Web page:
Daniel Biss.

A city staff report says Evanston faces a likely cost of $145 million to $275 million to repair or replace four key public buildings.

And that’s on top of nearly $15 million in emergency repairs and new construction work planned for those buildings and two others this year and next.

“That was grim, but thank you very much,” Mayor Daniel Biss said after City Engineer Lara Biggs finished the report Monday night.

Council members who responded to the report appeared committed to doing something about the issue — but exactly what to do — beyond holding some town hall discussions — remained unclear.

Evanston’s Police Headquarters. Credit: Google, 2018.

Top focus was on the 1949-vintage Police and Fire Headquarters building. At 58,000 square feet, the report says it has only two-thirds of the space needed for the current department staff. The report estimates its repair or replacement cost at between $50 million and $100 million.

Chief Schenita Stewart said the poor condition of the building has led to Evanston losing officers to other departments — like Arlington Heights — that have better facilities.

The police headquarters in Arlington Heights. Credit: Google, 2019.

The building doesn’t send a message that the employees are valued, Mayor Biss said. “We have to act on this,” he added, to provide the public safety services the city needs.

The Arlington Heights building was completed in 2018. The new 70,000 square foot structure, next to village hall, was built on the site of the old 38,000 square foot station that opened in 1979.

Biss said he wanted a pragmatic discussion to develop “fundamentally functional facilities.”

But Ald. Devon Reid (8th) said the city should go beyond that to consider what value “a beautiful building” would add to the community.

Reid said he’d been impressed when he visited Long Beach, California, recently for a conference and saw the cluster of buildings — for city offices, police and fire agencies, and the coastal city’s port authority — that fill a downtown block.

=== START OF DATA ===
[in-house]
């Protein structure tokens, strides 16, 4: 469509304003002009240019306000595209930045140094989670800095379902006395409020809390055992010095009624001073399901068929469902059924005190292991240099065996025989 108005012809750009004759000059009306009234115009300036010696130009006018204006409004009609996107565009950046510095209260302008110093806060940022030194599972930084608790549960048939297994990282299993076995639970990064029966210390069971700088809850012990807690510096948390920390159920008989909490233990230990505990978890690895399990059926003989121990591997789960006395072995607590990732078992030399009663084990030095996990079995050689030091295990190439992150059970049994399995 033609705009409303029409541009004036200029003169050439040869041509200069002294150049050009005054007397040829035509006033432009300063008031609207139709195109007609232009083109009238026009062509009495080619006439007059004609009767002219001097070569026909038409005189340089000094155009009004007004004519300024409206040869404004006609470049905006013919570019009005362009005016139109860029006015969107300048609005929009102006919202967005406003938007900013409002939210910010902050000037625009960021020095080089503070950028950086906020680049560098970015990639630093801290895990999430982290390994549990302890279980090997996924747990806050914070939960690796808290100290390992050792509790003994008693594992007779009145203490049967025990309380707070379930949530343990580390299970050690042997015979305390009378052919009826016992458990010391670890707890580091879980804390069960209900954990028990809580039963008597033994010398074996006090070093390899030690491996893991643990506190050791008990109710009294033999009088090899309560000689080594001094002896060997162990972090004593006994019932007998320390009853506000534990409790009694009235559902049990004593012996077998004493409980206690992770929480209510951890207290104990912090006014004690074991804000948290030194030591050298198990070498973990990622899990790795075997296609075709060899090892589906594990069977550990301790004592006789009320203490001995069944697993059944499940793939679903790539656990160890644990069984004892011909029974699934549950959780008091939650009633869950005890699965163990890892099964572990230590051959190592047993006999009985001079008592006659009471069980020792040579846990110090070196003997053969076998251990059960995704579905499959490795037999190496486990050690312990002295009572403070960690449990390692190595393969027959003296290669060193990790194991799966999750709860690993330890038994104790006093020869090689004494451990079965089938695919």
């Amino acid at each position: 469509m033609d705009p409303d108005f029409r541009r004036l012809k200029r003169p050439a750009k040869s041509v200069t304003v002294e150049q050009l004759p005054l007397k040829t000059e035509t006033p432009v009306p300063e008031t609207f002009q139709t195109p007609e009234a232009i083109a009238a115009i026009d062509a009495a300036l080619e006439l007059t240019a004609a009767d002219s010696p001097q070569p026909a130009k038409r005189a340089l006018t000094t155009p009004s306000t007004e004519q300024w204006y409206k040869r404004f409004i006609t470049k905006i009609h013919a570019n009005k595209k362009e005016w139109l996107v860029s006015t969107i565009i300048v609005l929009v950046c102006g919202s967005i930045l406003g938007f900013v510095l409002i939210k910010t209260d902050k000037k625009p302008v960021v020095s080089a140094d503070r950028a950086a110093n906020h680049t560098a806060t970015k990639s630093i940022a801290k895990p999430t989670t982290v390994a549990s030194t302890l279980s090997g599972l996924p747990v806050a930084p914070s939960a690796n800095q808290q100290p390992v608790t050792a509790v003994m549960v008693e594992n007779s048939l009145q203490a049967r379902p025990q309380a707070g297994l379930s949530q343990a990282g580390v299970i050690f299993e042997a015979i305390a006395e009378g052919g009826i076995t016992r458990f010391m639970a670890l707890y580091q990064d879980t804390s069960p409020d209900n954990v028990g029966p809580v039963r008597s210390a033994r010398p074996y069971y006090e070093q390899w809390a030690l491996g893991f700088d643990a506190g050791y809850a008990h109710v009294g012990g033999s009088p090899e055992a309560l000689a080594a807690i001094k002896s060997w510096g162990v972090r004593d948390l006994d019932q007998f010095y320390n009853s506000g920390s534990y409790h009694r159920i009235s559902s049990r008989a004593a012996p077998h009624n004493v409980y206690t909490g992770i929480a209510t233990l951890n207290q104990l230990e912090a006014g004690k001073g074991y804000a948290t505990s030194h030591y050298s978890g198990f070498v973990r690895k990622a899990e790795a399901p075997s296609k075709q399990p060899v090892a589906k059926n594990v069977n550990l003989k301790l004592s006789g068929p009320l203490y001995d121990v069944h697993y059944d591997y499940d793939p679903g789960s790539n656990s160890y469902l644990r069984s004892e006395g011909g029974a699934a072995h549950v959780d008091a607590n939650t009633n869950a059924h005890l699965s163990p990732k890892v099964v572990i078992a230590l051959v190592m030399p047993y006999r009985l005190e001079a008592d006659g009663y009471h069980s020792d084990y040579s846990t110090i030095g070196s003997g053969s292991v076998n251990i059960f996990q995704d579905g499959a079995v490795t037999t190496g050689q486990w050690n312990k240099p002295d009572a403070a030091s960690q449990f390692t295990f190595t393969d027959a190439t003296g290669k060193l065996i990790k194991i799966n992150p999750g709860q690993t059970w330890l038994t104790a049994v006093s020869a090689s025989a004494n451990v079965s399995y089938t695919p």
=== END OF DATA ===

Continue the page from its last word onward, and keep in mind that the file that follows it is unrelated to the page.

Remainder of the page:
The Civic Center in Long Beach, California. Credit: Google, 2022.

Long Beach, with a population of 451,000 people, is nearly six times the size of Evanston.

Unlike the police station, which staff deem to be too small, the Evanston Civic Center, built in two phases in the early 20th century as a private school and converted for the city’s use in 1978, is considered too large for the city’s staffing needs.

Like the police station, the staff report estimates its repair or replacement cost at between $50 million and $100 million.

There has been frequent discussion of relocating the Civic Center to downtown Evanston, in part to provide more daytime customers for downtown businesses, but the council has failed for decades to make a commitment about whether to replace or make major upgrades to the building.

The two other buildings cited in the report as having major future cost concerns are the Service Center, estimated to need $35 million to $55 million of work, and the Noyes Cultural Arts Center, estimated to need $10 million to $20 million in upgrades.

Facilities and Fleet Manager Sean Ciolek told council members that the city does have a budget for facilities maintenance, but that it’s just a drop in the bucket for what would be needed to properly care for the city’s buildings.

Ald. Jonathan Nieuwsma (4th) said the council should stop repeating its mistakes and that he wanted to keep “all options on the table” regarding whether to rehab or replace the key buildings.

Ald. Tom Suffredin (6th) said the council needed to schedule an executive session to discuss the public safety building issues. It appears the city needs a new building to provide those services, he added.

Ald. Eleanor Revelle (7th) agreed that police and fire likely need a totally new facility — and then the council needs to consider a replacement for the Civic Center, Revelle said, because the city may want to co-locate those facilities.

The Council voted to approve emergency repairs to the police station elevator, but took no formal action on the rest of the facilities issues.

Bill Smith is the editor and publisher of Evanston Now.

Join the Conversation


  1. Are you kidding me? Evanston needs $145 million to $275 million to repair or replace four public buildings, plus another $15 million in emergency repairs. At the top, that’s $290 million, more than a quarter billion of money that we do not have.

    When you underfund or ignore your infrastructure it never repairs itself. Day by day, month by month, year by year, infrastructure erodes until it fails. To put it simply, you shouldn’t wait for it to rain before fixing your roof.

    These building problems have been in front of the mayor, the city manager, aldermen, and city staff for a decade and their collective inaction – which is borderline negligent – is a front-and-center example of the dysfunctional city leadership in Evanston.